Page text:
An armed group looted nearly 2,000 tonnes of aid from the World Food Program (WFP) in Darfur, western Sudan where one in three people depend on humanitarian aid, an official said on Wednesday. “We are in the process of assessing what was stolen from the hangars which housed around 1,900 tonnes of food products,” said the WFP official in Sudan. Tuesday evening, “around 8 pm, we heard many shootings in the east of Al-Facher”, capital of North Darfur, reported a resident, Mohamed Salem, reached by telephone.
“Humanitarian assistance should never be a target”, denounced in a statement Khardiata Lo N’diaye, number two of the UN mission in the country, calling on Khartoum to “increase efforts to protect humanitarian work” . The state-run Suna news agency reported that a nighttime curfew was imposed on Al-Facher after the attack. The governor of Darfur, Minni Minawi, promised on Twitter that “the perpetrators and accomplices of this crime will be brought to justice”, denouncing a “barbaric act”.
I condemn in no uncertain terms this act of sabotage and looting of UN properties in Elfashir. The perpetrators and complicent of this criminal act will face justice. I call on UN to strongly cooperate for investigate this barbaric act and hooliganism.
— Mini Arko Minawi. | Mona Arko Minawi (@ArkoMinawi) December 29, 2021
A region regularly victim of clashes
Last week, UN Secretary General Antonio Guterres had already condemned “looting and violence” near a former United Nations logistics base in Al-Facher handed over to local authorities earlier this month. Darfur, a vast region regularly shaken by clashes, in particular caused by territorial disputes or difficulties in accessing water, has experienced a long war which has left at least 300,000 dead and 2.5 million displaced since 2003, according to the UN. For these abuses, the International Criminal Court (ICC) demands that the dictator ousted in 2019, Omar al-Bashir, be tried for “genocide” and crimes against humanity.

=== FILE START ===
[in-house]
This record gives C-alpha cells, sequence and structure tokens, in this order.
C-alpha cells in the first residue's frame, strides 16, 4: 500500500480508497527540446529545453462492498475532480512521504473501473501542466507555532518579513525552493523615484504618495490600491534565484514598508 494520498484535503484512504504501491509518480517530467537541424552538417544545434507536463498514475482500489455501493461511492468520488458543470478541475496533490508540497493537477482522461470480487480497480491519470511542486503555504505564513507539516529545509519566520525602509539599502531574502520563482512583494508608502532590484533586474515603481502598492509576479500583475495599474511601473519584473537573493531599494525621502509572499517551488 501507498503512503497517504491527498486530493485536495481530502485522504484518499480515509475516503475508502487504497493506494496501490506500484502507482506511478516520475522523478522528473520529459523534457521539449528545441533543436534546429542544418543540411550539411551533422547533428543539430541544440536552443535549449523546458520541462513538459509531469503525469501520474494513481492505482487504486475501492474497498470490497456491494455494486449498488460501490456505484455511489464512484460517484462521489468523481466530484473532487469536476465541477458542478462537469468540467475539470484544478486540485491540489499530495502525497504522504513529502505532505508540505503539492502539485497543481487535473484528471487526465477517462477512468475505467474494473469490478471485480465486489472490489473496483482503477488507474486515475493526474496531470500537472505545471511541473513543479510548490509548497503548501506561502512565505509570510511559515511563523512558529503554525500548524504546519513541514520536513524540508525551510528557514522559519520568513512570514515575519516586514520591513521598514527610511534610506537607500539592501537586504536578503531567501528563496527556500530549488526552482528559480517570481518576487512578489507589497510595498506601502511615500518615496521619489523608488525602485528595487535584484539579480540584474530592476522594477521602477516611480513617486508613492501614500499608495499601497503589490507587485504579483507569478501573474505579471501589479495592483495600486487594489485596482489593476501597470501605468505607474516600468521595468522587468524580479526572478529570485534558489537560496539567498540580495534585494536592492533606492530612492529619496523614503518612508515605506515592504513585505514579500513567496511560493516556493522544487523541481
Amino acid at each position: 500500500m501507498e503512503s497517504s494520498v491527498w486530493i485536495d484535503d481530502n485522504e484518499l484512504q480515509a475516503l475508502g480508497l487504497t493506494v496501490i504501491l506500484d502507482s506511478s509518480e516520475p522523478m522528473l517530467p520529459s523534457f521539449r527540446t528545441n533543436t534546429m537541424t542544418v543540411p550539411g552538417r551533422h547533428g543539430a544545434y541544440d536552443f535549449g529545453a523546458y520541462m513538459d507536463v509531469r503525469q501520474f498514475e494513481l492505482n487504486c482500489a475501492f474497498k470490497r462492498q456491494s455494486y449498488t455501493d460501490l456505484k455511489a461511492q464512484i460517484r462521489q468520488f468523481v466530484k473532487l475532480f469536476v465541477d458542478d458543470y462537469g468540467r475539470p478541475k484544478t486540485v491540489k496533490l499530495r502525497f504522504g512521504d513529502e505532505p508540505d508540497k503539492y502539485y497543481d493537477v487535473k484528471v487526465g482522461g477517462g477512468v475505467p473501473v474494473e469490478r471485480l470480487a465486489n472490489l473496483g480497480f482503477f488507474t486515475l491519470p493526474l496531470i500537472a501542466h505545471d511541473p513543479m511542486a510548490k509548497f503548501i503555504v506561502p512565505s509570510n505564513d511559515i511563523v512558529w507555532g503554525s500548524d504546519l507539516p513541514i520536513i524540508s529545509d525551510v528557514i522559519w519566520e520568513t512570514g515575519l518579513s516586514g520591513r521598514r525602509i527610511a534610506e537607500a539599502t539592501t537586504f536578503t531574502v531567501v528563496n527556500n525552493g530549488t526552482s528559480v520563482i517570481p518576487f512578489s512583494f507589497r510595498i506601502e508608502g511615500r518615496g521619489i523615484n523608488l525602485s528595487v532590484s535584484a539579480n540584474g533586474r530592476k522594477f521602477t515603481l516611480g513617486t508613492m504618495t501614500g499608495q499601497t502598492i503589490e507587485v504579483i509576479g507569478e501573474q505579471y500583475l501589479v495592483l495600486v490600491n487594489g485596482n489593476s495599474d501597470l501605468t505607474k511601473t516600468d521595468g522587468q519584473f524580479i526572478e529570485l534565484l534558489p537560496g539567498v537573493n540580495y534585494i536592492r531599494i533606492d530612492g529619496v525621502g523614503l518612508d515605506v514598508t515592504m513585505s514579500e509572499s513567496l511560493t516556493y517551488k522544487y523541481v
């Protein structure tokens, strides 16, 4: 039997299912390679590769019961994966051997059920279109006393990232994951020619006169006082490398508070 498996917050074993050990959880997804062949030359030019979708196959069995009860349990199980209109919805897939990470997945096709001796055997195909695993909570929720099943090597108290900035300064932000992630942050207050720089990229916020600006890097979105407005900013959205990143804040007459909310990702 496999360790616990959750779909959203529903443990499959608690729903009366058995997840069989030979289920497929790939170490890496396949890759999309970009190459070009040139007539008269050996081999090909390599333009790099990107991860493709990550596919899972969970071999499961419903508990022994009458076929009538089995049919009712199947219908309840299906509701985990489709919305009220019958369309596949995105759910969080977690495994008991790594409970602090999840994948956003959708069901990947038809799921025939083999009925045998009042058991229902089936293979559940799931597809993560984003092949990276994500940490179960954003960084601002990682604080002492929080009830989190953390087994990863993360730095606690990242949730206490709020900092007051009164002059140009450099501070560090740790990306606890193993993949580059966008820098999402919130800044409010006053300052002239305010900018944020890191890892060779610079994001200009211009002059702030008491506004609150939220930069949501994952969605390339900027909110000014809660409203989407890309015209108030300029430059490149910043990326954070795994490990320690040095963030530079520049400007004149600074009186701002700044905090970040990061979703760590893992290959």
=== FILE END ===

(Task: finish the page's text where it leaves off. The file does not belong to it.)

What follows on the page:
The Janjaweed Arab militiamen, sent by the power of Bashir against the various ethnic groups in Darfur, are also accused of “ethnic cleansing” and rape. Since then, thousands of them have been integrated into the Rapid Support Forces (FSR) of General Mohammed Hamdane Daglo, now number two of the highest authority in the transition in Sudan. In addition, several former rebel leaders from Darfur entered post-Bashir power after signing peace with Khartoum in October 2020.
Despite everything, as the military and civilians of the UN-African Union Joint Peace Mission (UNAMID) withdrew after 13 years of mission, tribal clashes and militia attacks again claimed hundreds of victims. dead in 2021, mainly in West Darfur. Nearly 250 civilians have been killed in clashes between herders and farmers in the past three months alone. The UN continues to alert on the damage created by these seasonal clashes to land, water or resources that ravage homes, fields and crops in Darfur, which hosts almost all of the three million displaced in the country.